Philippine Daily Inquirer
Ode to the P2P
Iwas late to the “P2P” market, even if I’d been hearing positive reviews of the “point-to-point” bus service these past few months from family and friends. A few days ago, however, appointments during our “carless” day compelled me to rely on public transportation to get from Antipolo to Makati and back, and I must say the experience was far less hellish than I expected. To be honest, I relied more on the high-end options available, so I can’t really say I have intimate knowledge of the travails of the average commuter.
This piece, though, is also about how innovation and entrepreneurship are making more transport options available, at least for those willing to shell out a little bit more for convenience and comfort.
To get to Makati, my son and I hailed a Grab car. I favored Uber when the ride-sharing service was still available, andwas dreading what riding a Grab vehicle would be like. In fairness to Grab, during the few times I’ve since relied on it, the vehicles have proven to be fairly new and clean, the drivers reliable.
The drive from our place to Manila Pen cost a little over P400. Not cheap, but my son and I arrived with lots of time to spare.
It was my son who suggested that we try the P2P on the way back. There was some degree of difficulty involved, though. To get to the P2P station in Glorietta, we had to walk a few blocks from the Pen. Ever since I broke my hip nearly two years ago, long walks have proven difficult.
But I was happy to find out that to cross busy Ayala Avenue, seniors and PWDs wouldn’t need to take the under- pass (which involves rather steep flights of stairs) but could cross at street level, with traffic aides assisting to open the traffic island gates and signaling cars to slow down for the “oldie” crossing over.
One danger while making one’s way to the P2P station is the temptation to buy food and “pasalubong,” and even pricier items that one spots while inadvertently window-shopping while walking through the mall. By the time we arrived at the Glorietta waiting station, our arms were loaded with paper bags, and to seek relief from the heat, we ducked into a fast-food outlet where we, of course, felt obliged to order drinks and victuals.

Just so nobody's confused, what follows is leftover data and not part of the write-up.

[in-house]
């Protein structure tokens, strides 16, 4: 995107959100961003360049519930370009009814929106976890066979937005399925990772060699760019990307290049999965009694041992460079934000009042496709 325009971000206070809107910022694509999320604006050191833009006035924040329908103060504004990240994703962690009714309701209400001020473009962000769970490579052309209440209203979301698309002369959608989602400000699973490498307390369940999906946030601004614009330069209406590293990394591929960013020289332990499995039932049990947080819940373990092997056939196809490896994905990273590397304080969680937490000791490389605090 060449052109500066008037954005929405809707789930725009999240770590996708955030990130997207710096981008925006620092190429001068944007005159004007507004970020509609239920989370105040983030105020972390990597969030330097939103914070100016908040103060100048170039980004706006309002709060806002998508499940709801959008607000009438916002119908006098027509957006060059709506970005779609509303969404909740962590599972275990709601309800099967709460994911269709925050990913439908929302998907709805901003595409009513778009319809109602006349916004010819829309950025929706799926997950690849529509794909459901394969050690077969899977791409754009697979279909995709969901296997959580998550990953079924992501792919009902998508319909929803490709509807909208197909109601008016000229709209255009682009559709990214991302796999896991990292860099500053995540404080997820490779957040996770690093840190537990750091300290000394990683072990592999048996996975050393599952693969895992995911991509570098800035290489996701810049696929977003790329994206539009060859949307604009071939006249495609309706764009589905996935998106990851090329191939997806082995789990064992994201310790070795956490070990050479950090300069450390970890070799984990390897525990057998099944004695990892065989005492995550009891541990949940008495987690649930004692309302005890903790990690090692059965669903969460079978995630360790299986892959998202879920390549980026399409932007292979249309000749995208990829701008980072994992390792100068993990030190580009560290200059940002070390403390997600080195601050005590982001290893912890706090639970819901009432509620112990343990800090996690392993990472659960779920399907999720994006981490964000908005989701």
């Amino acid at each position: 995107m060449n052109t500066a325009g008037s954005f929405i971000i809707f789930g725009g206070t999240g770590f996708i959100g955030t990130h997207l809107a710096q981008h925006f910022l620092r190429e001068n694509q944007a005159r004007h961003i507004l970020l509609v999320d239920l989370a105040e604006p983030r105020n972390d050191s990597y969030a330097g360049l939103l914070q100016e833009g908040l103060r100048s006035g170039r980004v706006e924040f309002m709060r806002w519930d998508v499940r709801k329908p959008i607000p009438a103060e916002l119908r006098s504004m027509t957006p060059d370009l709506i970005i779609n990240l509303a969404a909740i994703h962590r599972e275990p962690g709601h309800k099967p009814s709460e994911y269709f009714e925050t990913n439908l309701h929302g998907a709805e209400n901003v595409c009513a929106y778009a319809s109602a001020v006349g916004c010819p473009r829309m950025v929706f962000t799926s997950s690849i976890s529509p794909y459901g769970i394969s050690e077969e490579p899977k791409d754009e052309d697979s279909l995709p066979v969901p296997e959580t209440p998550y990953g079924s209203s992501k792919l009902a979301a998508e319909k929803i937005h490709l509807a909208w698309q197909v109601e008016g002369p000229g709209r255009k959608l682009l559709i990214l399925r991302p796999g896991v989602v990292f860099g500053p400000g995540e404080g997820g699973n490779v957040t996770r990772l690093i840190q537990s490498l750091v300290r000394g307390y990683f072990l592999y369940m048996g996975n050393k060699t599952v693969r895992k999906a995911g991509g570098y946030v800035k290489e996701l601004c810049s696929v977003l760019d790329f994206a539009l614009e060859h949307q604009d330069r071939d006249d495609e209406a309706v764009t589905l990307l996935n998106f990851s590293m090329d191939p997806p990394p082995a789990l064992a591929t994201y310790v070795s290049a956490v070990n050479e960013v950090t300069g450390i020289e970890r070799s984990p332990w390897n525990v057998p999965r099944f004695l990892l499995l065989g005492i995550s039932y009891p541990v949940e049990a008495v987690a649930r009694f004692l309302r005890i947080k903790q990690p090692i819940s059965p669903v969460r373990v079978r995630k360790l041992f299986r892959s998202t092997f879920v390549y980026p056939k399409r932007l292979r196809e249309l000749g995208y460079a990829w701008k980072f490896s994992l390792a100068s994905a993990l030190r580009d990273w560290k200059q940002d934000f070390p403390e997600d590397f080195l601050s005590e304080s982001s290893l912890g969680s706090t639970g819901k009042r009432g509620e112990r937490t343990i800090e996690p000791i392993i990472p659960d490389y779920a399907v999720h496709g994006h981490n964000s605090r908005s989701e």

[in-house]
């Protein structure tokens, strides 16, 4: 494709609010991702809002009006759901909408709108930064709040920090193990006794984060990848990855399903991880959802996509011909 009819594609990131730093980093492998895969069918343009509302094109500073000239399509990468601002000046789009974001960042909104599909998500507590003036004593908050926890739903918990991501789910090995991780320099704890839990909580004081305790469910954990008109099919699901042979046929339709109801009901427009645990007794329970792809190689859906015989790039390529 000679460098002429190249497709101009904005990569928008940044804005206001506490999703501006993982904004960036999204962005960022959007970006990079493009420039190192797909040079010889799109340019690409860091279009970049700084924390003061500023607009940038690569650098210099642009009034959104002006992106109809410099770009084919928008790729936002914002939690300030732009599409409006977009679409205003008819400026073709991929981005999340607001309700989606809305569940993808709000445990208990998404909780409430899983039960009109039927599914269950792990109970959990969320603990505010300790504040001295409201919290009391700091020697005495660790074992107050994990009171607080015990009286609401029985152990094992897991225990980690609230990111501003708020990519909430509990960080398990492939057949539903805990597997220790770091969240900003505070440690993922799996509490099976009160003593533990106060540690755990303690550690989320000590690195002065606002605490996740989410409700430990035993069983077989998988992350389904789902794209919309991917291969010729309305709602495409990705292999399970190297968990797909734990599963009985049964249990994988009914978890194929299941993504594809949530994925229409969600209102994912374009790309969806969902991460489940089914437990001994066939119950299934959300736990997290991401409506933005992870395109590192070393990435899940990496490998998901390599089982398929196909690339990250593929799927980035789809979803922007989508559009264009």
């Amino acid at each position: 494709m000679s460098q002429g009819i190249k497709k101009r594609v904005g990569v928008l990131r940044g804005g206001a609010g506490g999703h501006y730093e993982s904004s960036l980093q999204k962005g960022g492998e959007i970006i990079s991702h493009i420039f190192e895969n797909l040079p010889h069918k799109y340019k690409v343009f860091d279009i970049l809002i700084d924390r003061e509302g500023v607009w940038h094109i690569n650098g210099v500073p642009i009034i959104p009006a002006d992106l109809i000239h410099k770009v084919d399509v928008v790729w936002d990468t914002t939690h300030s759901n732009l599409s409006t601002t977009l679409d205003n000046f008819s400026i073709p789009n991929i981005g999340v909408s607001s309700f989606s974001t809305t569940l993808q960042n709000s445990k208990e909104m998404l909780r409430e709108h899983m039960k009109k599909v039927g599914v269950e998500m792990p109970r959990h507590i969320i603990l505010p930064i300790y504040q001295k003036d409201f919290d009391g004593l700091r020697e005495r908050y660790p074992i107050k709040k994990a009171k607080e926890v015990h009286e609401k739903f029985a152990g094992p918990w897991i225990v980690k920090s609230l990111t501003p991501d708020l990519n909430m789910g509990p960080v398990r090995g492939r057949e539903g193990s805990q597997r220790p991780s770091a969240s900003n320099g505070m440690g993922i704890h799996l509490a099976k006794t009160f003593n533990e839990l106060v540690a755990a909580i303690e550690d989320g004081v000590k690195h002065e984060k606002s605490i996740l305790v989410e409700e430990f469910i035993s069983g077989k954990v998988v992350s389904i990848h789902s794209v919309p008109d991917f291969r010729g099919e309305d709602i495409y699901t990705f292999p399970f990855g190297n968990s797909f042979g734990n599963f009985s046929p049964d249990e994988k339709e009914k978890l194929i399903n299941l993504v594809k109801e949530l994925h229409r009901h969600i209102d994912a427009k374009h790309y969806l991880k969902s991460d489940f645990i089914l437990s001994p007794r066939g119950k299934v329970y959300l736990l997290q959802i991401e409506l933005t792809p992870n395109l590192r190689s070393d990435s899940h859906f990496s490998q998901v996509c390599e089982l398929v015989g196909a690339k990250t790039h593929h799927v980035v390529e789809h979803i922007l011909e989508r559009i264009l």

I wish I could tell you more about our trip. But all I can tell you is that, for P100, I had a pretty sound sleep on the P2P, where the cool air, the cushiony seats and the relative silence are sure to lull the weary soul. I woke up just a few minutes before we drove up to the entrance of UP Town Center, where the hubby was waiting for me, my son and his wife.
I admit spending P200 for a round trip is quite a financial challenge if one is to make a daily commute on P2P. But consider the savings, not just for gas and wear-and-tear on your vehicle, but also on your and the driver’s nerves and equanimity. Quite huge savings, right?
Twelve men and women, all of them tourism leaders and stakeholders, are recipients of the 14th Annual Tourism Personality Awards to be given on June 7 by the Rotary Club of Manila.
Among the awardees is colleague Jullie Yap Daza, columnist for the Manila Bulletin and a leading light among the “core group” of the Bulong Pulungan sa Sofitel media forum. She won for the print media category.
Elevated to the Hall of Fame is Jaime Bautista, president/COO of Philippine Airlines. The other awardees are: Noel Flores Manankil of the Clark Development Corp. for Ecozone Tourism Category; Enrique “Rickie” Yap Jr., executive vice president of Manila Hotel for Heritage Hotel tourism; Miguel Alexis Legaspi, president of Ayala Hotels and Resorts for hotel development tourism; Ilocos Norte Gov. Imee Marcos for cultural and community tourism; and chef Pablo “Boy” Logro of Chef Logro’s Culinary Institute for culinary tourism.
Vanessa Suatengco of Diamond Hotel is the awardee for hotel management; Joaquin Rodriguez, chair of Inifinity Tower Suites for condo-tel tourism; and Archbishop Emeritus Paciano Aniceto, chair of Holy Angel University for tourism education.